Prevent aspect of government’s counter terrorism strategy must be immediately repealed to prevent further human rights abuses, research suggests.
On the 29th of August, JUST Yorkshire will launch a damning independent review of the government’s counter-terrorism Prevent strategy.
The long awaited report entitled “Rethinking Prevent: A Case for an Alternative Approach”, supported by the Open Society Foundations, examines the chilling effect Prevent is having on society. The report makes a number of recommendations for policymakers to consider, with the hope that future decisions related to counter terrorism are grounded first and foremost in respect for human rights and civil liberties.
The report comes at a critical time when there has been a loud chorus of voices calling for an independent review of the strategy from the National Union of Teachers (NUT), activists, cross-party MPs, campaigners, faith communities, to the Government’s own reviewer of terrorism legislation. Based on in-depth interviews with 36 individuals, the report highlights the following:
- Prevent is built upon a foundation of Islamophobia and racism, a reliance on stereotypes which can be seen in the fact Muslim communities are often regarded as collectively suspect, whilst far-right extremism is downplayed.
- Prevent has contributed to a climate of fear and self-censorship primarily but not exclusively among British Muslims.
- Numerous human rights abuses have been carried out through the implementation of Prevent, targeting mostly British Muslim men and also activists because of their dissenting views.
- Prevent is ineffective and counterproductive, a fact compounded by the introduction of the Counter Terrorism and Security Act 2015.
- Respondents expressed concern about the disproportionate and discriminatory counter terrorism focus of Prevent on Muslim communities. Recent evidence suggests practitioners from some institutions are interpreting their responsibilities under the umbrella of Prevent as a requirement to focus their attention on Muslims.
- The impact of austerity and the withdrawal of youth services has led to an increasing number of interventions carried out under the framework of counter terrorism.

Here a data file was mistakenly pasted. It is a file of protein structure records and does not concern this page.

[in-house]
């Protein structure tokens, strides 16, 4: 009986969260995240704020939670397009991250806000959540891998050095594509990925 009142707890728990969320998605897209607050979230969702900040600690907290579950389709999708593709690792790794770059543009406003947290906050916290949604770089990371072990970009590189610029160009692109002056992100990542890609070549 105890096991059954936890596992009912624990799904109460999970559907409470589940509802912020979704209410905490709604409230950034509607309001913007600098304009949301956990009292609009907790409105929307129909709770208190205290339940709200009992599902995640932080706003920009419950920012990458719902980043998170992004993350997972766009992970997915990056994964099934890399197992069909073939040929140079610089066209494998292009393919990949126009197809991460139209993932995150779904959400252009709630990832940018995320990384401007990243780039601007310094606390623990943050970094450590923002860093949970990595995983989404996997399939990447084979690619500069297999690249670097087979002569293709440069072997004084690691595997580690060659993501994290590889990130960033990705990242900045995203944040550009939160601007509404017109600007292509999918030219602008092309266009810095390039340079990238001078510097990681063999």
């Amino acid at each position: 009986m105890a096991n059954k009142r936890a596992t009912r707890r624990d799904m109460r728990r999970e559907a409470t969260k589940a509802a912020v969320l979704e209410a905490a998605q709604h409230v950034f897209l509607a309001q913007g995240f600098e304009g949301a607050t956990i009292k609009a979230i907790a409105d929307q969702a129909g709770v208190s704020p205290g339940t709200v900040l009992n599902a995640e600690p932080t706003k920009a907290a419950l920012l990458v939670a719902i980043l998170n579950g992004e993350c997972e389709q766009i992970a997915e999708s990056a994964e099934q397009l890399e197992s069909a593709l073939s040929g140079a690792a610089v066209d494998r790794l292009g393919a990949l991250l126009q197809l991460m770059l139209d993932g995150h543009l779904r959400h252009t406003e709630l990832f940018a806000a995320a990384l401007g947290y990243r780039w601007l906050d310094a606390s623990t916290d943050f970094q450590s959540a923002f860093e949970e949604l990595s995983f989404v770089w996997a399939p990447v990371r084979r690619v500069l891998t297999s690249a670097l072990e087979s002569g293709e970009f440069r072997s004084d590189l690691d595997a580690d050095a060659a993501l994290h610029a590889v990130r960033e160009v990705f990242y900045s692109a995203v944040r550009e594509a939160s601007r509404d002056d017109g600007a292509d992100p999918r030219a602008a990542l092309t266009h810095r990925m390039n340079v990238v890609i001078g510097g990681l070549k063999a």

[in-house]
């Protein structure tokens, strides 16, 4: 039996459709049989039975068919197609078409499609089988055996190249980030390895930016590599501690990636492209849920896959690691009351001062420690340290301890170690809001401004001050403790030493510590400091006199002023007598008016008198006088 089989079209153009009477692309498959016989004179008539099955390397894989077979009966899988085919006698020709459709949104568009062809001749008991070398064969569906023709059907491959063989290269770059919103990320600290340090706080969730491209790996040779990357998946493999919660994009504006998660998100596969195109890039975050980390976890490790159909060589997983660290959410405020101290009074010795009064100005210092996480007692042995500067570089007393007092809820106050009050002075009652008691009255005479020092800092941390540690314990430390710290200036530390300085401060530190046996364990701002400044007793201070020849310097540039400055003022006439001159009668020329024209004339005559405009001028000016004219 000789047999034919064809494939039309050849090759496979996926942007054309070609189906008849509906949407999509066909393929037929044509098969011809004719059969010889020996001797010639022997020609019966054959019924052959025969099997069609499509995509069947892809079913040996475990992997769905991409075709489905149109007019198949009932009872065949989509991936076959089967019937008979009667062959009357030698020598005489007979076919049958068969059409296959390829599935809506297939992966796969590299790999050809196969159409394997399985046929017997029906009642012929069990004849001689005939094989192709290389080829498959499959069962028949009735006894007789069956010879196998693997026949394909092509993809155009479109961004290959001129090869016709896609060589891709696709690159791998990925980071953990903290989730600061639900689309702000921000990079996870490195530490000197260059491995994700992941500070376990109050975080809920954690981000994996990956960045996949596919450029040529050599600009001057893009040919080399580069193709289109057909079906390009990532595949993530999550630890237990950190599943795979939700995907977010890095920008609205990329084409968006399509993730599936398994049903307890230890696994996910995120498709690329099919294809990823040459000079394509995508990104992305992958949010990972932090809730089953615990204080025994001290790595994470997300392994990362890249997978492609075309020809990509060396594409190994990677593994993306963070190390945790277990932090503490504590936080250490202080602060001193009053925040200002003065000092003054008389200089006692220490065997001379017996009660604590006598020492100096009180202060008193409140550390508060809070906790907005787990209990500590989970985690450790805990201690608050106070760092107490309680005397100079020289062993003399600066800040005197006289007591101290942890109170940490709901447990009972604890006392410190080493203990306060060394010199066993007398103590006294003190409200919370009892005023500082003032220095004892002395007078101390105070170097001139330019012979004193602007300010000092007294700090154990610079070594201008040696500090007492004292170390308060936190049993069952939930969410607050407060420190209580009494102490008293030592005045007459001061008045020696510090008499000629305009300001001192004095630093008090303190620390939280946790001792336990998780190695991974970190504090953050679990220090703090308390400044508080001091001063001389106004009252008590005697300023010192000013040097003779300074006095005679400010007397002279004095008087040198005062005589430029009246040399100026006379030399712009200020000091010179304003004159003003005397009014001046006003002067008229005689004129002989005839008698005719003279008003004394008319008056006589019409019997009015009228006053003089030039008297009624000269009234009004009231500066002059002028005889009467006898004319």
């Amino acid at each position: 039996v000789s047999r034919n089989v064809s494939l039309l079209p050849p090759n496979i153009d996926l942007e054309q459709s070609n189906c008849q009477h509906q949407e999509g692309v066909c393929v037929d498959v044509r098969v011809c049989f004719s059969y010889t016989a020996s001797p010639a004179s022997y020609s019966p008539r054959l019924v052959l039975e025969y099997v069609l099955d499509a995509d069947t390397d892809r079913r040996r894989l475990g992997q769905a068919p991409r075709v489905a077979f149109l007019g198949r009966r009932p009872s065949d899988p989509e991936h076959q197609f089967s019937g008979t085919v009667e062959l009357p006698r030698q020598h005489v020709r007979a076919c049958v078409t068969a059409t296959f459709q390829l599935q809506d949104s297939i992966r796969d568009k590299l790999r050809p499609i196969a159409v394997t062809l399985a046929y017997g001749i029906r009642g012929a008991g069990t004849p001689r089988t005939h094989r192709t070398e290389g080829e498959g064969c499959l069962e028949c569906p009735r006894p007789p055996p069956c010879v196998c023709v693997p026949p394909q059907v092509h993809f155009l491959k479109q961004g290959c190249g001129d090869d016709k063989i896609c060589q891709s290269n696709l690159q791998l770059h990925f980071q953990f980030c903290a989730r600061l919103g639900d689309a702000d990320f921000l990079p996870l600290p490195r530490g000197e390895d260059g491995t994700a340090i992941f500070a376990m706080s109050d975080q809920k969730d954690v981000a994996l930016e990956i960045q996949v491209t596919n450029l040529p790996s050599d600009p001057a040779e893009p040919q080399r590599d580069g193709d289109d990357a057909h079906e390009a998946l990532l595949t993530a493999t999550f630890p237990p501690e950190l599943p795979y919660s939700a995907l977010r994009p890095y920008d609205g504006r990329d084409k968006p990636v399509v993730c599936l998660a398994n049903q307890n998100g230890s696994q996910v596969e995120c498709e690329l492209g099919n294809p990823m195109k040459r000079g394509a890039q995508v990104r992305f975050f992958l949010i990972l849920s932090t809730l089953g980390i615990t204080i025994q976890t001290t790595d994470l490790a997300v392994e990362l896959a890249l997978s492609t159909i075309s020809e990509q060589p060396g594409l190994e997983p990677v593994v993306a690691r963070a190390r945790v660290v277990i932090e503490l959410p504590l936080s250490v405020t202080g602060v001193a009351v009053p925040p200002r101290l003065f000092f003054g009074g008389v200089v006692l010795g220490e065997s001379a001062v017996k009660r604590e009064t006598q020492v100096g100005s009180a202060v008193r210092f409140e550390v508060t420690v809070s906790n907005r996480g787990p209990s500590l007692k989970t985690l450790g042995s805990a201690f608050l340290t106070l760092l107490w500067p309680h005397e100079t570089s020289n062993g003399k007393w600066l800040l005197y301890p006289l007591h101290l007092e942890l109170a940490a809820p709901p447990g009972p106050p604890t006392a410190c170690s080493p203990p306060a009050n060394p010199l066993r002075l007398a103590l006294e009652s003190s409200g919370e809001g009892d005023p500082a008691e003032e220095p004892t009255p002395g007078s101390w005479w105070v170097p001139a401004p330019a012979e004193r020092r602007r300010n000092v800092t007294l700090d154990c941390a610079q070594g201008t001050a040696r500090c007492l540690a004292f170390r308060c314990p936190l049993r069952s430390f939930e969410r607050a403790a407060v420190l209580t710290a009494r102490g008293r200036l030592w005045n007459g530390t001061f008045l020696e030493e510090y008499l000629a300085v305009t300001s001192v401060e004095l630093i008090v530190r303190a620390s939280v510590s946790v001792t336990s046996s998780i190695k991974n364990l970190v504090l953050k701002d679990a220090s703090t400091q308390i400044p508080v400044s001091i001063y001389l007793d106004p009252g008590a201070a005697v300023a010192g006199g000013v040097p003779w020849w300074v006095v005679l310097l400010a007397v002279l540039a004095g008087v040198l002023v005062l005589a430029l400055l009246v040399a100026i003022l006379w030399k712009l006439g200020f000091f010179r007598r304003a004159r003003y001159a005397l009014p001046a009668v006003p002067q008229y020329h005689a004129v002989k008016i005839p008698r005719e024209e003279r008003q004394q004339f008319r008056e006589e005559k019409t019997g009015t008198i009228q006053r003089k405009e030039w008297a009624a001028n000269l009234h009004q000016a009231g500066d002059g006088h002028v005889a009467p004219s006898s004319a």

- With no evidence to support the successes of the Prevent strategy, there is a lack of transparency and accountability that must be questioned.
- A generation of politicised British Muslim activists have emerged who are democratically challenging the government’s approach to counter-terrorism.
As well as launching the long awaited report, the evening will be one of celebration to mark the life of the late Ratna Lachman, the Director of JUST Yorkshire for nearly 10 years. The event will lay down the roots of JUST Yorkshire as an organisation, establishing the first steps for a national award ceremony to recognise civil society groups working tirelessly on the front line to protect our freedoms.
Nadeem Murtuja, Chair of JUST Yorkshire, said:
“I welcome and fully endorse the findings of our independent report on Prevent, which makes a crucial and timely contribution to public debate concerning counter terrorism policy. The forthcoming launch marks a momentous point in the life of JUST. Our resurgence provides a significant opportunity to realise the vision of the late civil rights leader Ratna Lachman, to expand our focus, share intelligence across the regions, and galvanise Yorkshire, particularly in a post-Brexit world.”
Commenting on the report, co-author and Senior Lecturer at Leeds Beckett University, Dr. Waqas Tufail, said:
“Our independent report has engaged with grassroots perspectives and has highlighted the many harms of Prevent, particularly those impacting on Muslim minorities. Our report adds to a number of established critical accounts of Prevent and we hope it is now the start of genuine public debate that seeks to move beyond this failed and counter productive policy.”
JUST is a racial justice, civil liberties and secular human rights charity that:
- Campaigns for racial and social justice, civil liberties and human rights, primarily in the North of the UK
- Provides evidence based recommendations to policy makers, together with an advocacy function for those people that have no recourse to public funds, legal aid or representation
- Works with local communities, other civil rights organisations and policy makers/influencers locally, regionally and internationally, to protect human rights
- Is underpinned by the principle that the freedom of all people, regardless of human characteristic or belief is interconnected – to compromise the freedom of one human being is tantamount to compromising the freedoms of the entire human race
To read the full report click here.